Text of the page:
A growing body of research has traced the roots of Alzheimer’s disease to the deposition of a protein called tau throughout the brain. To date, however, targeting the rogue protein to treat dementia has produced mixed results, with a promising anti-tau compound recently failing in a late-stage clinical trial. Yet a new study hints that a twist on this established strategy could yield better results. The findings, reported yesterday in Science Translational Medicine, suggest compounds called antisense oligonucleotides, or ASOs, may not only reduce levels of existing tau but also prevent its formation.
ASOs are modified DNA-like molecules designed to recognize and cleave specific RNA sequences thereby preventing them from directing production of a certain protein. The class of drugs is showing promise in treating an array of conditions, including a number of brain disorders: one ASO was approved last year for treating spinal muscular atrophy, a devastating disorder of infancy; others are under investigation for ALS and Huntington’s disease.
The authors of the new study found ASOs prevented cognitive problems in a mouse model of tau brain disorders, or tauopathies, which include not only Alzheimer’s but also rarer brain disorders such as progressive supranuclear palsy and corticobasal ganglionic degeneration. The study also found treatment with ASOs decreased brain inflammation (thought to contribute to Alzheimer’s), prevented neuronal death and even reduced tau aggregates already present in the brain. Advancing a step closer to relevance in humans, the researchers further demonstrated tau-targeted ASO treatment reduces tau protein levels in monkeys. “There are lots of tau-based treatments being looked at,” says lead study author Sarah DeVos, then a graduate student at Washington University School of Medicine in Saint Louis. “But this is the first drug that we’re aware of that actually reduces the expression of the protein–that prevents it from even being made.”
A number of other promising early-stage anti-tau therapies work by harnessing the immune system to attack existing deposits of the protein called “neurofibrillary tangles” due to their entwined nature (think: miniscule cellular tumbleweeds). If the ASO approach can not only help clear such deposits but also prevent them from arising in the first place, it would act as a one–two punch for preventing and treating tau-related disorders. “By preventing new tangles from being made,” DeVos speculates, “we’re lightening the load on the [tau-clearing] cellular machinery.” As a result, the neurons are better able to handle tau that does accumulate.
As with most early-stage treatments, researchers must establish the treatment is safe before they can move forward with human trials. “The toxicology work comes next,” says study senior author Timothy Miller, a neurologist also at Washington University. “We need to make sure antisense oligonucleotides that target tau are safe in humans. Then we need to see if our compound lowers the level of tau in people like it appears to do in mice and monkeys.”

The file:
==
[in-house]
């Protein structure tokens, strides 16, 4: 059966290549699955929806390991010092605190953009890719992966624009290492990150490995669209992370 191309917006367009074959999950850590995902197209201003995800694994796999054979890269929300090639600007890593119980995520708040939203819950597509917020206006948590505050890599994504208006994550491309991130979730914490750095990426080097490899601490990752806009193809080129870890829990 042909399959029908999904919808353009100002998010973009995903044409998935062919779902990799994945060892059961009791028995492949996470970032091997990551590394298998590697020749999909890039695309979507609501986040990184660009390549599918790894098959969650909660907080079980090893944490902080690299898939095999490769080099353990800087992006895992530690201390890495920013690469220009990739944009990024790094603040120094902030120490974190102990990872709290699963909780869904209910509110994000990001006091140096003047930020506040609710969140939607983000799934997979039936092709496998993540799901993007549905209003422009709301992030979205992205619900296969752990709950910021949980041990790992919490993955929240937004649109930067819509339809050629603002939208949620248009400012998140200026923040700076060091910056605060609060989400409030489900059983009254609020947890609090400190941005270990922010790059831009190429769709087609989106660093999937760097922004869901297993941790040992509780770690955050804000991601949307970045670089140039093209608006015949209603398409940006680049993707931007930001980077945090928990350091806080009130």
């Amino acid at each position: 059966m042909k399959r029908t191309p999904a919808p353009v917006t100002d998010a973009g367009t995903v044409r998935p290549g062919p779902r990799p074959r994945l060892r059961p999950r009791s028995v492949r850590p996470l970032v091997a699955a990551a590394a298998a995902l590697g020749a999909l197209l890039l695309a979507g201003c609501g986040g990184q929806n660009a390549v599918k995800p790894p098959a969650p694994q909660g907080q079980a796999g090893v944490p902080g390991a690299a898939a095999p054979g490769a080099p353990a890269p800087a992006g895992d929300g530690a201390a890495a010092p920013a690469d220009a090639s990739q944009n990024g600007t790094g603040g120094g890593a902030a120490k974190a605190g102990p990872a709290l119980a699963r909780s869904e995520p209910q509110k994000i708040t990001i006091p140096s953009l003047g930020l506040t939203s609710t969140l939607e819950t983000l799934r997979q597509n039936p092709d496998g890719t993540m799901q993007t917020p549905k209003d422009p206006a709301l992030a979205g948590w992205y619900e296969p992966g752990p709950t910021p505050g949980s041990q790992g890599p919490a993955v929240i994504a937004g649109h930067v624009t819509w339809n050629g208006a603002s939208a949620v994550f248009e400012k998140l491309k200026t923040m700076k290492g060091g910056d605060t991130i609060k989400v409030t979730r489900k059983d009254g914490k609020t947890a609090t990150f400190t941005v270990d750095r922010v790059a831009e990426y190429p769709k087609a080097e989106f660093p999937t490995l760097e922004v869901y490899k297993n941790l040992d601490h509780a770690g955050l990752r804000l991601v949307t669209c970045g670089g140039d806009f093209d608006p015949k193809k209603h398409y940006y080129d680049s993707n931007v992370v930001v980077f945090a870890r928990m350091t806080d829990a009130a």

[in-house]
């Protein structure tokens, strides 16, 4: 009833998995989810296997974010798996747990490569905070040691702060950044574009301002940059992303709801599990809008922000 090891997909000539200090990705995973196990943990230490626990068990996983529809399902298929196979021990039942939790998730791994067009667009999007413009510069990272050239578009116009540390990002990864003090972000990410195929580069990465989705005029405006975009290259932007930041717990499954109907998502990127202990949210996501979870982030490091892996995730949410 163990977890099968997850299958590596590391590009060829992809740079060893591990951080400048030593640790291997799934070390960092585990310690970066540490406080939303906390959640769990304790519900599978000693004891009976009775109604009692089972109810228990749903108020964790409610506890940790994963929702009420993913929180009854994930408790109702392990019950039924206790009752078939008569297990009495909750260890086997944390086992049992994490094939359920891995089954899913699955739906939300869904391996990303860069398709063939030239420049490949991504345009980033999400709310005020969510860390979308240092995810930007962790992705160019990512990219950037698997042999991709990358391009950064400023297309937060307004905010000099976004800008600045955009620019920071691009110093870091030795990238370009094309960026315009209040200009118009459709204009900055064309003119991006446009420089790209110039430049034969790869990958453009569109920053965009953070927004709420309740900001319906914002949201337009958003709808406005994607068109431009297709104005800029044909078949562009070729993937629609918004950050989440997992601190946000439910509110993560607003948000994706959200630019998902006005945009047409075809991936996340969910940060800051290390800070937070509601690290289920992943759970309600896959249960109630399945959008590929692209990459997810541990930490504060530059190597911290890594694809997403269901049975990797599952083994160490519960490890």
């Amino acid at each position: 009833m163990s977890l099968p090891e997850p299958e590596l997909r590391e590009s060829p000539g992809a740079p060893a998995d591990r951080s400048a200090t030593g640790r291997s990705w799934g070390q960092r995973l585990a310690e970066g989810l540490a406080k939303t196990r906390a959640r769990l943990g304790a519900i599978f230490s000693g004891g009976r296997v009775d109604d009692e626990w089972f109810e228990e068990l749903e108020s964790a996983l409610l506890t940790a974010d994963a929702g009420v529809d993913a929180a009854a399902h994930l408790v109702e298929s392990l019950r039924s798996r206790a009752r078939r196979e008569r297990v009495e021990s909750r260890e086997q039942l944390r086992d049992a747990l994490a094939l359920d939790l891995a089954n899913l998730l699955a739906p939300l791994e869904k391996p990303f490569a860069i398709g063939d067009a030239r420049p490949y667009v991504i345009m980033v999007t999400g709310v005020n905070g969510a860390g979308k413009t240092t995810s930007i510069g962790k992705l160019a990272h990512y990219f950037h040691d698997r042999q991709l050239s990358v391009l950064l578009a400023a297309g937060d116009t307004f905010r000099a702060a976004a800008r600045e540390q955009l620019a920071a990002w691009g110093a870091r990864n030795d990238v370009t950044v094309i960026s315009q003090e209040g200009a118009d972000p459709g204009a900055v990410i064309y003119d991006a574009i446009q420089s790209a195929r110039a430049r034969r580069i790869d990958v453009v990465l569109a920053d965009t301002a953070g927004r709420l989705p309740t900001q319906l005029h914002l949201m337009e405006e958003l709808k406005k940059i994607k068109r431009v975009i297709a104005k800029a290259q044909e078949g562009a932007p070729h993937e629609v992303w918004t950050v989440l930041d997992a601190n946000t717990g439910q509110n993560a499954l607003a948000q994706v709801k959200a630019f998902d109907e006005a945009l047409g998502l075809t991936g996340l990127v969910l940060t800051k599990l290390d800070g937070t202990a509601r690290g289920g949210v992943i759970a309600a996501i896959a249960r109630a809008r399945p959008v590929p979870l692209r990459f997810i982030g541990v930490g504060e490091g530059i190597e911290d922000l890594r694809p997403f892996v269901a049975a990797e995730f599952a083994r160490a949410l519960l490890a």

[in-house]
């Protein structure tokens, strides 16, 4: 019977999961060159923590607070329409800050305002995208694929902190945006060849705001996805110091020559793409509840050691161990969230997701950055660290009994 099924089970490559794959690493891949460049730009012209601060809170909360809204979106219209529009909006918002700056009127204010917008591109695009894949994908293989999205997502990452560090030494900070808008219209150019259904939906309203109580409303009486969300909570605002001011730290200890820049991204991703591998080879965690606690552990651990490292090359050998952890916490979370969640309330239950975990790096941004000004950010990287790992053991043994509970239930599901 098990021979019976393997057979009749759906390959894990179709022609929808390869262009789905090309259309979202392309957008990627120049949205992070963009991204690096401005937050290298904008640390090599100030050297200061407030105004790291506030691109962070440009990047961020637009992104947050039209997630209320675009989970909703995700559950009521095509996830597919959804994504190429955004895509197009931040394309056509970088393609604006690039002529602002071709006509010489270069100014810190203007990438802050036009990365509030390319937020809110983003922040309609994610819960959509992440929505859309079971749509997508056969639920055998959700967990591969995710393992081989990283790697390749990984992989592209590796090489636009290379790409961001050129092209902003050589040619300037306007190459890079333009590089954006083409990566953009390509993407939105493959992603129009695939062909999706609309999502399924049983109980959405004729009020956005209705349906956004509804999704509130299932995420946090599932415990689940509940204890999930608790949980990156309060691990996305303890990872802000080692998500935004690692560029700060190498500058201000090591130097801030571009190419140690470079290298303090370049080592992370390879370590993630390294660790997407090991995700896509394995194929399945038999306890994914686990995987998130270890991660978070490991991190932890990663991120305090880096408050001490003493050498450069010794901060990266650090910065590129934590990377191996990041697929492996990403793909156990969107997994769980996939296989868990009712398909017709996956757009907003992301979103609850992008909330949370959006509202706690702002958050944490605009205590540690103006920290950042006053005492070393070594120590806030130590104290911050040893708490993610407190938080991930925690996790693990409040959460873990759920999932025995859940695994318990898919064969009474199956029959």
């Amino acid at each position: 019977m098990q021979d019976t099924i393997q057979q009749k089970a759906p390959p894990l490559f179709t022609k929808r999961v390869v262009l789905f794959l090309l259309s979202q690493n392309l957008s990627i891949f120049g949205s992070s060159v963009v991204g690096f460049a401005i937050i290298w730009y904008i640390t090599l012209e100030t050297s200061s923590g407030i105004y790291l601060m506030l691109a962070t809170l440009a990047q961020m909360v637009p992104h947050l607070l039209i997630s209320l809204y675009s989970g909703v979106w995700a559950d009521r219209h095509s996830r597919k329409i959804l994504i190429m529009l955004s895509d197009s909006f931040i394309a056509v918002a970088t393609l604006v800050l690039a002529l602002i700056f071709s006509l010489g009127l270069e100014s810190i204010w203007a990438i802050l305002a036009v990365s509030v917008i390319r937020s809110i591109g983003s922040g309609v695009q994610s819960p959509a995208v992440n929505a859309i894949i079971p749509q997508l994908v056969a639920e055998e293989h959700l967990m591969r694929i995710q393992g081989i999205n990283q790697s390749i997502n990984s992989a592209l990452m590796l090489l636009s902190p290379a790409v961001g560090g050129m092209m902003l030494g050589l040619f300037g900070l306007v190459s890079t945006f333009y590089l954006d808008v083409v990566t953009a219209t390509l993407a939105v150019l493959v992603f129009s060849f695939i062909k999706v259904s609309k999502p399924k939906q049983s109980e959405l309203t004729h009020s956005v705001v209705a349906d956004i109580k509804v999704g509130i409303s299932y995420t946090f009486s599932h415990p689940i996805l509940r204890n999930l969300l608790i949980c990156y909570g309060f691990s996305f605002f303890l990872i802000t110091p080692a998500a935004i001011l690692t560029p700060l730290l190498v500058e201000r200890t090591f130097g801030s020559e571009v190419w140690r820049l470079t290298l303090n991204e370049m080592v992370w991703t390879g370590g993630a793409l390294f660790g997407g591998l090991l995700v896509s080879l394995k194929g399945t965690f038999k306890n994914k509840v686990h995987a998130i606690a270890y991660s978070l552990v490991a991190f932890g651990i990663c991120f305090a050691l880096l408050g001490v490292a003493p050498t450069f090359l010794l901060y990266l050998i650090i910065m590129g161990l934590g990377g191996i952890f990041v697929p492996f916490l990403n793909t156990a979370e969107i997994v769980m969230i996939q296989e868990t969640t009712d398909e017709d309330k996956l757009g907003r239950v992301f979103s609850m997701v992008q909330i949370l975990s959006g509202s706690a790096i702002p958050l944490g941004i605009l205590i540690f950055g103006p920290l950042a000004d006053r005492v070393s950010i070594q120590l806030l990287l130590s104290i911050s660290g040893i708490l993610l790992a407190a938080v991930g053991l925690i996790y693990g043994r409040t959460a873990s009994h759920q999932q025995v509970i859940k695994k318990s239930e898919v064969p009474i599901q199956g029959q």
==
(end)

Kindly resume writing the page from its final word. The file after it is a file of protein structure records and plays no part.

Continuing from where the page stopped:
Ultimately, Miller is most enthusiastic about testing whether or not lowering tau is beneficial for people with Alzheimer’s and other tau-based disorders. Alzheimer’s pathology is incredibly complex. Beyond just tau buildup, inflammation of the brain is thought to play a role in the disease, as is accumulation of amyloid protein. One limitation of the new study is its model, which only partially reflects Alzheimer’s; the mice brains used in the research had pure tauopathies with no co-occurring amyloid deposition. Yet as DeVos points out, past work suggests tau deposits are more closely associated with cognitive decline than amyloid.
Another concern that could come with stifling tau production is, given its presence in normal neurons, the protein likely has some vital function. Theoretically, lowering tau could incite some other insult to the brain. Yet no adverse effects of ASO treatment were seen in the new work. DeVos and Miller also say potential side effects could be dealt with because ASOs can be precisely titrated to reduce tau to the desired level.
Experts urged caution in applying these findings to humans. “The results are impressive, though we must remember that mice are not people and extrapolating results from mouse models of human disease to humans needs to be done carefully,” says James Burke, a professor of medicine and psychiatry at Duke University who was not involved with the study. “Therapies that have been successful in amyloid-based mouse models of Alzheimer’s disease have had very limited success in the clinic.”
Burke also points out ASOs cannot be given orally or by intravenous or intramuscular injection. Like the mice in the study, patients would likely require a catheter that delivers medication directly to the brain’s ventricles, the fluid-filled cavities whose contents cushion the brain. Still, he counters, “That would be a small price to pay if there is [a] significant effect of the drug on disease progression.” He also agrees that tau may be a better therapeutic target than amyloid in Alzheimer’s and that DeVos, Miller and their colleagues have moved tau ASOs closer to the neurodegenerative disease clinic.
Richard Isaacson, a neurologist at Weill Cornell Medical College who also not part of the new study, agrees. “While preliminary, this is a promising finding that warrants further study in both animal as well as human trials. The future of Alzheimer’s therapeutics will rely on multimodal approaches that target multiple coexistent pathologies, like amyloid and tau.”
Miller is hopeful. “We think the path to take this forward in humans is clear now, given that these same sort of therapies are showing effectiveness in other neurologic conditions. There’s real potential to move this forward.”